Three industry groups are challenging New York City’s year-old predictive scheduling law, saying state labor law governs restaurant employee scheduling and compensation and asking that the city’s Fair Work Week Law be voided.
The International Franchise Association, the National Restaurant Law Center and the New York State Restaurant Association filed the lawsuit Monday in New York State Supreme Court.
New York City's Fair Work Week Act was passed in May 2017 and went into effect on Nov. 26, 2017, requiring quick-service restaurants to set employee work schedules two weeks in advance and allowing fines to be imposed when shifts were changed with less notice.
“Over the past year, this so-called ‘Fair Work Week Law’ has resulted in large premium payments, additional administrative costs and increased difficulty providing fast and flexible customer service for the 1,796 affected New York City restaurants,” said Matt Haller, the IFA’s senior vice president of government relations and public affairs, in a statement.
Similar predictive scheduling measures have been approved in other cities such as San Francisco and Seattle as well as this past summer in the state of Oregon.
The challenge of the New York City law said franchise quick-service restaurants have been required to pay “hundreds of thousands of dollars in modified scheduling ‘premiums’” when schedules are changed within the two-week-advance window. Penalties for schedule changes of less than 14 days’ notice range from $10 to $75 each, depending on the amount of notice.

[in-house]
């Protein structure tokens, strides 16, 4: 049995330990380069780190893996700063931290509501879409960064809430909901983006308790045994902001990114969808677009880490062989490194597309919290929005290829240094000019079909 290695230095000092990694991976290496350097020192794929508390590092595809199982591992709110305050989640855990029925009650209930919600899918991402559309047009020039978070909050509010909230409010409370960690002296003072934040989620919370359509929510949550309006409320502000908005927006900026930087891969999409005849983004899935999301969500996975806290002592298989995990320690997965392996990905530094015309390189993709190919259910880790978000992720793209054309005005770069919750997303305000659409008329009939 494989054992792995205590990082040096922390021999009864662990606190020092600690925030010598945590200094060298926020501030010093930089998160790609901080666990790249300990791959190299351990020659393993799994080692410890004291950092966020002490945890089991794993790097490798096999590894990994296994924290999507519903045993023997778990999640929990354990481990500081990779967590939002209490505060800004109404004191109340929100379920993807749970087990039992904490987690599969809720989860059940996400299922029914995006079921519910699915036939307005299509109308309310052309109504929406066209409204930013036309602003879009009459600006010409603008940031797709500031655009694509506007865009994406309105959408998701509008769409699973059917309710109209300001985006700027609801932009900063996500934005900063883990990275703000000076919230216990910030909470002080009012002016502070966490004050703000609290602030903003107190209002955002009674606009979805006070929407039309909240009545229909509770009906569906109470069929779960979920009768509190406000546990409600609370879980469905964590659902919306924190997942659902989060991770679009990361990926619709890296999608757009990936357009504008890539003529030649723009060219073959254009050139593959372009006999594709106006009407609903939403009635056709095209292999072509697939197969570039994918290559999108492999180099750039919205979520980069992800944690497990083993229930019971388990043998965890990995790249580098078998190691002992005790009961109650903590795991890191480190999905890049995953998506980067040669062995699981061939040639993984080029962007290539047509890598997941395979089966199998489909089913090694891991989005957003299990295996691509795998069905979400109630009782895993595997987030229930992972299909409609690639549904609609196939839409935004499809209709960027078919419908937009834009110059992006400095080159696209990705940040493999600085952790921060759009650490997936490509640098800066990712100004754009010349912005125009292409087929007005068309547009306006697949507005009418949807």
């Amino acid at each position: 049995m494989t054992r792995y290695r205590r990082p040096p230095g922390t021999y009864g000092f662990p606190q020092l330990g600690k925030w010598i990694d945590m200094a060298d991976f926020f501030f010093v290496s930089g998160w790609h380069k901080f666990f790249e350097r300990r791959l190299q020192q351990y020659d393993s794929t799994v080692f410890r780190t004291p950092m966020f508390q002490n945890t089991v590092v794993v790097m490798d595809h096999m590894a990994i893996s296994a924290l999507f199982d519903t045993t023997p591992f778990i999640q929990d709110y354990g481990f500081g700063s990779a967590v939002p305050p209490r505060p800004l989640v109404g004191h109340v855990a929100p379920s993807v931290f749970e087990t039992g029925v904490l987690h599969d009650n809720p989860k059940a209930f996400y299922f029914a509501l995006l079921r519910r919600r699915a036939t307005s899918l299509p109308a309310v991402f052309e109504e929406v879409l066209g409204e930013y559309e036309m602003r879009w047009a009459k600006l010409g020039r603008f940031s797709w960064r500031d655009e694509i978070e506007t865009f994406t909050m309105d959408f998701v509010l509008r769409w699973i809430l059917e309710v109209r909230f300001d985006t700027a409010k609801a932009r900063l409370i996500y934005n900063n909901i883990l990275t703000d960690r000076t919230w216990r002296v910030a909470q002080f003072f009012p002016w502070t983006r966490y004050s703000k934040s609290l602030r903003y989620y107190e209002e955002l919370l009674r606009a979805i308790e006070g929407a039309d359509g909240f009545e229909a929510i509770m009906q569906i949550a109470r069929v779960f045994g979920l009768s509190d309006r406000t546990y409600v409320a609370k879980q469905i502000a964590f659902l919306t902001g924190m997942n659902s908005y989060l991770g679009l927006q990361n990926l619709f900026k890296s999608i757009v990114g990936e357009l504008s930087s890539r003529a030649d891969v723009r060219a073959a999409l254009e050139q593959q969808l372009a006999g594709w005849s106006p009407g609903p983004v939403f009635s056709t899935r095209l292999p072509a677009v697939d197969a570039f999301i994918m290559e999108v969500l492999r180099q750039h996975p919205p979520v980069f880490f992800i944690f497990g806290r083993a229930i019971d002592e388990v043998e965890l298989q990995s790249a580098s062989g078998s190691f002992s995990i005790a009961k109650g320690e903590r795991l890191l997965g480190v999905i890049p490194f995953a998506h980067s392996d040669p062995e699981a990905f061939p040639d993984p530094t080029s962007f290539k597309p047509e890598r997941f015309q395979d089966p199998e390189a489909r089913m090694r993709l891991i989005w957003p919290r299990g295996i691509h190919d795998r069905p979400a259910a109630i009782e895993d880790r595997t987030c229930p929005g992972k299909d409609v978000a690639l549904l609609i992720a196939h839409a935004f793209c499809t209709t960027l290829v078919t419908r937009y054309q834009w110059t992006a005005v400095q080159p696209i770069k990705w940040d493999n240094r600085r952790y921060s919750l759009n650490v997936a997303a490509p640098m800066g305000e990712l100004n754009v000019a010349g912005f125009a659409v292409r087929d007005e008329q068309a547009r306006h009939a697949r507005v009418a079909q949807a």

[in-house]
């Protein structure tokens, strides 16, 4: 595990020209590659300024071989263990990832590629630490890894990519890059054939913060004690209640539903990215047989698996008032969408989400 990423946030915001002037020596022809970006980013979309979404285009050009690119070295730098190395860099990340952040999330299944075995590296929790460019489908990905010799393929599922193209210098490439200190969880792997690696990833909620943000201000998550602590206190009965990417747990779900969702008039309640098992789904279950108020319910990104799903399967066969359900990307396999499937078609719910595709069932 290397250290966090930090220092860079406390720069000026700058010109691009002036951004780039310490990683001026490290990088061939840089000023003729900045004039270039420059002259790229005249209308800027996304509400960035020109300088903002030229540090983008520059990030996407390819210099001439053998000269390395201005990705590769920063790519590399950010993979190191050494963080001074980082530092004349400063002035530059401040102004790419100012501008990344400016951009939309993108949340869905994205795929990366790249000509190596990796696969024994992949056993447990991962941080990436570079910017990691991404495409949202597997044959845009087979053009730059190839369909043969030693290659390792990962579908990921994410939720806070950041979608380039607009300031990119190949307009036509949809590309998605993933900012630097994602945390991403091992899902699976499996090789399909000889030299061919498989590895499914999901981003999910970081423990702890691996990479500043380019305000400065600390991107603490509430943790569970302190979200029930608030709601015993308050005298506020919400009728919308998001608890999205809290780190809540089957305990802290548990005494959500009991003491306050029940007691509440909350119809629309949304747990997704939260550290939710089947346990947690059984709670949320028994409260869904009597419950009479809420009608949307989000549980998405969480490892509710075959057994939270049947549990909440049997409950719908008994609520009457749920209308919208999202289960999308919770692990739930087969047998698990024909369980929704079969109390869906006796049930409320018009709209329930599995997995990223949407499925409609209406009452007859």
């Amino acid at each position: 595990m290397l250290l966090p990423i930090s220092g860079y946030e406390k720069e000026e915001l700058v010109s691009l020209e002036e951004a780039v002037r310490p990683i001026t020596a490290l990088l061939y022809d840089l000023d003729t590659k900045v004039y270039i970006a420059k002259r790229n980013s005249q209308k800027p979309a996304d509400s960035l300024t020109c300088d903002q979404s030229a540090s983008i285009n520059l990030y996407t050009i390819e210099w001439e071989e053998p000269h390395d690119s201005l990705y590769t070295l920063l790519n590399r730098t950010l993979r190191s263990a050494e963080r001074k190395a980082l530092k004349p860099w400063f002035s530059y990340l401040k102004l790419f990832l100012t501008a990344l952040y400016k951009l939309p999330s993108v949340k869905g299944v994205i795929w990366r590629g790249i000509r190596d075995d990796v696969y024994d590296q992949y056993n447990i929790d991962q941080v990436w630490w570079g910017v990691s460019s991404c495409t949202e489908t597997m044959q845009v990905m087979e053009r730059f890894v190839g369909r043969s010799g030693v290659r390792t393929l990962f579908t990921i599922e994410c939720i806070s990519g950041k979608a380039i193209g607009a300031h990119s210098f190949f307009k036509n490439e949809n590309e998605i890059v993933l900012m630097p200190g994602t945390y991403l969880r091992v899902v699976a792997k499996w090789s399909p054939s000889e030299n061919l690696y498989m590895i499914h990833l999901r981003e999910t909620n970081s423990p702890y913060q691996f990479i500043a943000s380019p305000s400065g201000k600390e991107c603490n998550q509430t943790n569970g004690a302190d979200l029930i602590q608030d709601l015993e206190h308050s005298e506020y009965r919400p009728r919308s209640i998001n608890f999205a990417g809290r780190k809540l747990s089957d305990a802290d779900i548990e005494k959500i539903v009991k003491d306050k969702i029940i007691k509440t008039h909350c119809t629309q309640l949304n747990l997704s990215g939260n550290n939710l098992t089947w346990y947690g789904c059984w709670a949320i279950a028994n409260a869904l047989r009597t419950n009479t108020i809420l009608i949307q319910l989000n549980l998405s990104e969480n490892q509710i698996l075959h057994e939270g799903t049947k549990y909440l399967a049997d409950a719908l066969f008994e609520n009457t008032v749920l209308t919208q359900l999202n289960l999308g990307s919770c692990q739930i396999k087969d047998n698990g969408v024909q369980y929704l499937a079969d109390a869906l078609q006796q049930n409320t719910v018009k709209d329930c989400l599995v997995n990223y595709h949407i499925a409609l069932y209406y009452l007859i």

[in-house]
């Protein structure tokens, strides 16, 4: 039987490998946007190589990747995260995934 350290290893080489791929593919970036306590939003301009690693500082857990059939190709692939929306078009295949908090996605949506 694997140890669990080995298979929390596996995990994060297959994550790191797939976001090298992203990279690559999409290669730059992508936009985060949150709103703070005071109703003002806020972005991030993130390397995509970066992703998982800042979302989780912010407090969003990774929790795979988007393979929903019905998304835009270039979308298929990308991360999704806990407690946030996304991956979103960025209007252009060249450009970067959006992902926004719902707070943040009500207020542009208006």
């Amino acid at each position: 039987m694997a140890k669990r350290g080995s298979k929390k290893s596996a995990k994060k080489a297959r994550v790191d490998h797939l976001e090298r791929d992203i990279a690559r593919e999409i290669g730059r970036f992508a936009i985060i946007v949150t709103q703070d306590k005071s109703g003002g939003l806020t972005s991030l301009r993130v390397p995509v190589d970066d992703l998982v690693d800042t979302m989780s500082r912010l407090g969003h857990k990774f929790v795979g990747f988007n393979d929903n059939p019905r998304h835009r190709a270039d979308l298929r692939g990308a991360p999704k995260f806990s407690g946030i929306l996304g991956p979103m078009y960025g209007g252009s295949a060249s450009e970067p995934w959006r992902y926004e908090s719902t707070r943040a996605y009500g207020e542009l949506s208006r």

“This policy makes it prohibitively expensive for businesses to quickly adapt their staffing to fit changes in market demand, unexpected employee absences or myriad other staffing issues,” the IFA said in a press release. “Franchises, which are independently owned and operated, are the only types of QSR businesses affected by the law.”
The franchise group also said the policy creates “an uneven playing field” locally owned businesses operating under a national brand name.
“While well-intentioned, this law places unaffordable costs on New York restaurants, which jeopardizes the livelihoods of the very employees it’s designed to protect,” Haller said. “IFA hopes that the court will follow legal precedent and common sense to strike down this misguided policy.”
The lawsuit claimed New York state rules govern employee scheduling and compensation requirements.
“New York State maintains exclusive authority to enact laws that limit the right of employers to change their employees’ work schedules,” the IFA said. “As a result, under well-established judicial rulings, the state labor law preempts the city from enacting or enforcing its own more restrictive and punitive scheduling law.”
The lawsuit asks the court to void the local Fair Work Week Act. No hearings have yet been scheduled in the case.
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